Co-founder and Chairwoman Janvi Patel of Legal Advisory Group, Halebury, sat down with Equality Now’s Yasmeen Hassan in celebration of International Women’s Day.
Editor’s note: This is an excerpt from a longer conversation.
Which law would you change/implement, which would have a fundamental impact on women?
It is hard to pin down one law to change. There are different priorities across the regions of the world, but every law that treats women and girls as less than men and boys has an adverse impact on women and girls realizing their potential and holds us back. We have seen legal discrimination against women in nearly every walk of life – Women are not given equal rights in marriage (rights to enter into or leave marriages, wife obedience laws, polygamy); to participate in the economic realm (laws that restrict women from working in certain jobs or at certain hours, laws that require permission of a husband or father to work, unequal inheritance laws, laws that restrict women’s rights to property); with respect to their personal status (nationality laws that don’t allow women to pass their nationality to their husbands or children, laws that restrict women from giving evidence, restrict their rights to travel); and (iv) with respect to violence committed against them (laws can actually help perpetuate violence against women such as laws that allow husbands to chastise wives and those that allow marital rape or give lower or no penalties for honor crimes). We have a lot of work to do as each of these laws has a fundamental impact on the status of women and the opportunities available to them.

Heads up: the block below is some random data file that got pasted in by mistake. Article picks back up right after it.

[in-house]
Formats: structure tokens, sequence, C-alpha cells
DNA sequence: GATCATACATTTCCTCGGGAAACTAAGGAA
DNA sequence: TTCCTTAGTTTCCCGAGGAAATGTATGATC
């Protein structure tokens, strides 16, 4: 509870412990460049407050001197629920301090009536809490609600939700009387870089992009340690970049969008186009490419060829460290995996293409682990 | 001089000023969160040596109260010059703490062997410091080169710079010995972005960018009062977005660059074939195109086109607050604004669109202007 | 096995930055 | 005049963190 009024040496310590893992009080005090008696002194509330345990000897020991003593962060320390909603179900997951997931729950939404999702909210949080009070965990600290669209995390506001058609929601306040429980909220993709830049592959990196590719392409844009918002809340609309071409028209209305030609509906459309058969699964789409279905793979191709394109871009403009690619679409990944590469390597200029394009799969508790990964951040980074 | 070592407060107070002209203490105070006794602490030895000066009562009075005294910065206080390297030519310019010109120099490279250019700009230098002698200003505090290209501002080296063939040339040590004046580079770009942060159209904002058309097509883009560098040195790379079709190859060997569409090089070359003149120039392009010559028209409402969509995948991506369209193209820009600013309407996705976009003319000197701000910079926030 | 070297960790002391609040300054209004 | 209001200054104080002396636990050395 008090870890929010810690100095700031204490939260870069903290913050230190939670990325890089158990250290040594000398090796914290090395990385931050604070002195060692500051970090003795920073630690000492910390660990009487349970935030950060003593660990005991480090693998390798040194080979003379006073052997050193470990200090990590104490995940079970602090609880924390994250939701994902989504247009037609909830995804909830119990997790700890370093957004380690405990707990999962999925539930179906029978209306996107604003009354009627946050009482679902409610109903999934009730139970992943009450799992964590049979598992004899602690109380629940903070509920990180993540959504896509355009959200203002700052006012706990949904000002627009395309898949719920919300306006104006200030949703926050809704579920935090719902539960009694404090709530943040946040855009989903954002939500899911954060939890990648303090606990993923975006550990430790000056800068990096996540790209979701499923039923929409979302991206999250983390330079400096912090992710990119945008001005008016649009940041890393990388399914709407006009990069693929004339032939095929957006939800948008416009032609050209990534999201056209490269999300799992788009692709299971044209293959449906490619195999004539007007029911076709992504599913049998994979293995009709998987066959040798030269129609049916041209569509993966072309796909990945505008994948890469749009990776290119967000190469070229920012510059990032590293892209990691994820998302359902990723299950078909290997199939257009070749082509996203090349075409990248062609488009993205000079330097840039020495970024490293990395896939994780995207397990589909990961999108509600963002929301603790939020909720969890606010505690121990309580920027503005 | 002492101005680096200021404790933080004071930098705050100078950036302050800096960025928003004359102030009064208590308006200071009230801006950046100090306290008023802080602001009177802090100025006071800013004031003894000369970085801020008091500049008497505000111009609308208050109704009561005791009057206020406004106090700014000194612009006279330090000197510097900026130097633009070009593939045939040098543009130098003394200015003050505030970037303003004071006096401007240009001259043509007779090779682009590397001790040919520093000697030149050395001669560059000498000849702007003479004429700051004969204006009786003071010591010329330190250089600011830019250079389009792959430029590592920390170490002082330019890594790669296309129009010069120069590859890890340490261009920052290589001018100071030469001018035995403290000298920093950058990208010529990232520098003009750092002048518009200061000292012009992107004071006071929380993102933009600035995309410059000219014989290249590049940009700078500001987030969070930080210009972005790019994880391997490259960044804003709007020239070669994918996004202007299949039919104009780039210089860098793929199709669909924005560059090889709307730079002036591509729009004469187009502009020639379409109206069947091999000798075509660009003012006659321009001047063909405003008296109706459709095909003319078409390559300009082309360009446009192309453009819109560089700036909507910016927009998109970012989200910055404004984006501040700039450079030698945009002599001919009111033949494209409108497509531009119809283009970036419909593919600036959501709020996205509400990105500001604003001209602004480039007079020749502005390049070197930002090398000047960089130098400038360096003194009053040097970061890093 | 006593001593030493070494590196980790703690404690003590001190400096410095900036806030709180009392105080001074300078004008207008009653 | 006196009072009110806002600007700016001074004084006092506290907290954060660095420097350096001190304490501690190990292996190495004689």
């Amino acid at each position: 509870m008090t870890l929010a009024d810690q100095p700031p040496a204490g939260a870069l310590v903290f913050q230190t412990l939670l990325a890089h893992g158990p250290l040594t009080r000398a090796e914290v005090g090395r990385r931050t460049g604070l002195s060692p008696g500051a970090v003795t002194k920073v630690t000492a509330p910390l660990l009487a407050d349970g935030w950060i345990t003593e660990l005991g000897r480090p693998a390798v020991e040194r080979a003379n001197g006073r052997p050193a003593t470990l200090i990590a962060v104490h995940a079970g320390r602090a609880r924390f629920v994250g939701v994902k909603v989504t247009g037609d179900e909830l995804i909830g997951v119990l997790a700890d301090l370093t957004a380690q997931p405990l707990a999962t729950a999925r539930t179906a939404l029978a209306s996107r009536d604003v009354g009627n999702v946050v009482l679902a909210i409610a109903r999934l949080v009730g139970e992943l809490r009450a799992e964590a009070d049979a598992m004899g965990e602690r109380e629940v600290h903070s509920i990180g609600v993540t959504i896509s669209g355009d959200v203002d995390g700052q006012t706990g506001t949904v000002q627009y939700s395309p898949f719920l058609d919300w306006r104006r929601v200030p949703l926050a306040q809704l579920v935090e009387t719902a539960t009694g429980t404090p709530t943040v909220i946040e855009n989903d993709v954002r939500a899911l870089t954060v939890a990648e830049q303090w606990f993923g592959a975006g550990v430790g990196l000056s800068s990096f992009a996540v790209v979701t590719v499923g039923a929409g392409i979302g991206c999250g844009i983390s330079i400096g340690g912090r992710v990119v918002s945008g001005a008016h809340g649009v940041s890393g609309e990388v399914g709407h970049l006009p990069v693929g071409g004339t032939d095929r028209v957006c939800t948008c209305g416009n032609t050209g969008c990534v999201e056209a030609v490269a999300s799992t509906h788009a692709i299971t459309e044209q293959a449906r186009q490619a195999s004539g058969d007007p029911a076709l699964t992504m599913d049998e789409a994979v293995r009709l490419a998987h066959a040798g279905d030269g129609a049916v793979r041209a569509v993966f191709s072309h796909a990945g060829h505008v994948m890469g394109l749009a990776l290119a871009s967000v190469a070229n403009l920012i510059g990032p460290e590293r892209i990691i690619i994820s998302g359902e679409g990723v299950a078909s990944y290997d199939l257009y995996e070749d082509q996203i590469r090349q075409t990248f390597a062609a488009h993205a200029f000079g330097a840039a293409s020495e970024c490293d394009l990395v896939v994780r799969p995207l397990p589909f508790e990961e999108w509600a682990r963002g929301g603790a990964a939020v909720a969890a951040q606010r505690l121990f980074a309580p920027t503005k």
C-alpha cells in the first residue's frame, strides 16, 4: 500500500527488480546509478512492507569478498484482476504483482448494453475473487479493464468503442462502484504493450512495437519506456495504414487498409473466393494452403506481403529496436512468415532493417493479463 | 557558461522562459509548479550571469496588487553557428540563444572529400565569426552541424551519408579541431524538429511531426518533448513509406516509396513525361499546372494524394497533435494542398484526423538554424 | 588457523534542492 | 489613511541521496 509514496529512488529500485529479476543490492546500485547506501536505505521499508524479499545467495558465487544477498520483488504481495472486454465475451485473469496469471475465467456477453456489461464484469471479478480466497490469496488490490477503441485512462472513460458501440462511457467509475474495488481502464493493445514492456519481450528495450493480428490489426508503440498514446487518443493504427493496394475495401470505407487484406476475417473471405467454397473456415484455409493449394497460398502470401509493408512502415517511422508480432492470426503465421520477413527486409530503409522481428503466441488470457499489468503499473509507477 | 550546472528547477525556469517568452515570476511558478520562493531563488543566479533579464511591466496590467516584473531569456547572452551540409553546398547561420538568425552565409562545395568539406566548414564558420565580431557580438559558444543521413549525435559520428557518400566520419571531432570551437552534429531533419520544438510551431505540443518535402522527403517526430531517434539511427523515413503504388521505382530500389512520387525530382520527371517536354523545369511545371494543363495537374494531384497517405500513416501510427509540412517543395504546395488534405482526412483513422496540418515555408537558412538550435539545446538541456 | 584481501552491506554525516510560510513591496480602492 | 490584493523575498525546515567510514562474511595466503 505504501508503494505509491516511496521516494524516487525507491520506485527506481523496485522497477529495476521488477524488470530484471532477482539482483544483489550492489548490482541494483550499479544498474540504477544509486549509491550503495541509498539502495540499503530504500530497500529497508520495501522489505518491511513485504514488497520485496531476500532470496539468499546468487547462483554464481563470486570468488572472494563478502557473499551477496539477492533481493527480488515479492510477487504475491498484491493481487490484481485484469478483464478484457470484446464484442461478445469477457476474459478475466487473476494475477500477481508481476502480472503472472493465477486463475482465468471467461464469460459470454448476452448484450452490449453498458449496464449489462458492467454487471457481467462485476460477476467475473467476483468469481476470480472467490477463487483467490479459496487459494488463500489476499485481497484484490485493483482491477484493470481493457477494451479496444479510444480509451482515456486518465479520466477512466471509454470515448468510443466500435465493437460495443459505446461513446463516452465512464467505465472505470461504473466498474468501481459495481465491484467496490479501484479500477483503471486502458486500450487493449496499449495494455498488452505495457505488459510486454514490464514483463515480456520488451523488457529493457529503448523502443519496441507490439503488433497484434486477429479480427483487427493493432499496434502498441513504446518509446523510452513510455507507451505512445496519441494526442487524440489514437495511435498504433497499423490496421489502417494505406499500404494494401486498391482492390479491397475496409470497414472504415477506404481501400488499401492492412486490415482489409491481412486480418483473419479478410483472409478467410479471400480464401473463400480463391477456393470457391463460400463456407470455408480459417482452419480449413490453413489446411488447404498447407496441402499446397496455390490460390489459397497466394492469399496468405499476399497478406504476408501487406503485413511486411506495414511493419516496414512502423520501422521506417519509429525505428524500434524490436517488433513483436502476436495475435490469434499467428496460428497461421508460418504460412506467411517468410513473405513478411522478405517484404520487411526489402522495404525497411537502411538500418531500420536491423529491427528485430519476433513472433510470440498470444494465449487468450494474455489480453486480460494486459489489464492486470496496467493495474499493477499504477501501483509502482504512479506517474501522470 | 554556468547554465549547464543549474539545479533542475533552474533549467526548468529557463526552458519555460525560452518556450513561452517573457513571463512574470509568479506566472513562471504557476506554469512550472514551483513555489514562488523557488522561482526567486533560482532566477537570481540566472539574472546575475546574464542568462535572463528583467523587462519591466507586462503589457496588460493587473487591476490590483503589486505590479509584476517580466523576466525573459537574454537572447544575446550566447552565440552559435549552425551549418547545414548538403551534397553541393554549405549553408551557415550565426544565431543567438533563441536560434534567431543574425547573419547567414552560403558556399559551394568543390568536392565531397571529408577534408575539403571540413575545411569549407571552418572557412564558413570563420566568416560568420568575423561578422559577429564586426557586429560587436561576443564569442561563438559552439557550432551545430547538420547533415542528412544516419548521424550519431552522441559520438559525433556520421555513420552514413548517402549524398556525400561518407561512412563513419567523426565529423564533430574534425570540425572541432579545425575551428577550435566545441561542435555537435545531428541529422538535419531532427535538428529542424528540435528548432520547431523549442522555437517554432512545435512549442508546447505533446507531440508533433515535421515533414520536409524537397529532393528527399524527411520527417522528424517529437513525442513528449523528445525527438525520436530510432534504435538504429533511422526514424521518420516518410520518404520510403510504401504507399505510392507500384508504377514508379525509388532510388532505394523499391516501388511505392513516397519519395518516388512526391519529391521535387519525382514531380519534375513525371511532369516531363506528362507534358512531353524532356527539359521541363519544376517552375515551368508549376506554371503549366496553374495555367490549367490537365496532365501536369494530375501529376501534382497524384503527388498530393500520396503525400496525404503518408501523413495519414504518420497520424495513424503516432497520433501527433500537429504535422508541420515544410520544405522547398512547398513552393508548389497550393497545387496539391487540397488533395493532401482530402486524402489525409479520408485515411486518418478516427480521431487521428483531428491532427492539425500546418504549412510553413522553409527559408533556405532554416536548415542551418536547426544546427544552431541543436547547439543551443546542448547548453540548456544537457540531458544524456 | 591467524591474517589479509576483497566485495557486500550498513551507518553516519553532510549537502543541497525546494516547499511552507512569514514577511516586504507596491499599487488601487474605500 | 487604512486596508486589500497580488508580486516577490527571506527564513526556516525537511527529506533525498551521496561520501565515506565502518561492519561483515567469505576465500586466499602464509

Which laws have been implemented that you consider have made a positive impact on equality?
In the last twenty years or so we have seen a sea change in laws on violence against women. We have come a long way from domestic violence being seen as just “life” (in the words of Gloria Steinem), to over 119 countries having laws against such violence and many have criminalized marital rape. More than 125 countries have enacted laws against sexual harassment. We also have positive changes in governments recognizing their responsibility to end harmful traditional practices: 23 African countries that have the practice of female genital mutilation ban it by law and most recently, there is a great impetus in Pakistan to change the laws that allow perpetrators of honor crimes to go free. Enactment of such laws is the first step; implementation is critical and needs political will.
What one thing would you encourage other lawyers to do to contribute to change?
Always try to improve the legal system so that it works for those most vulnerable. No part of our legal system is set in stone and it requires legal activism to propel change.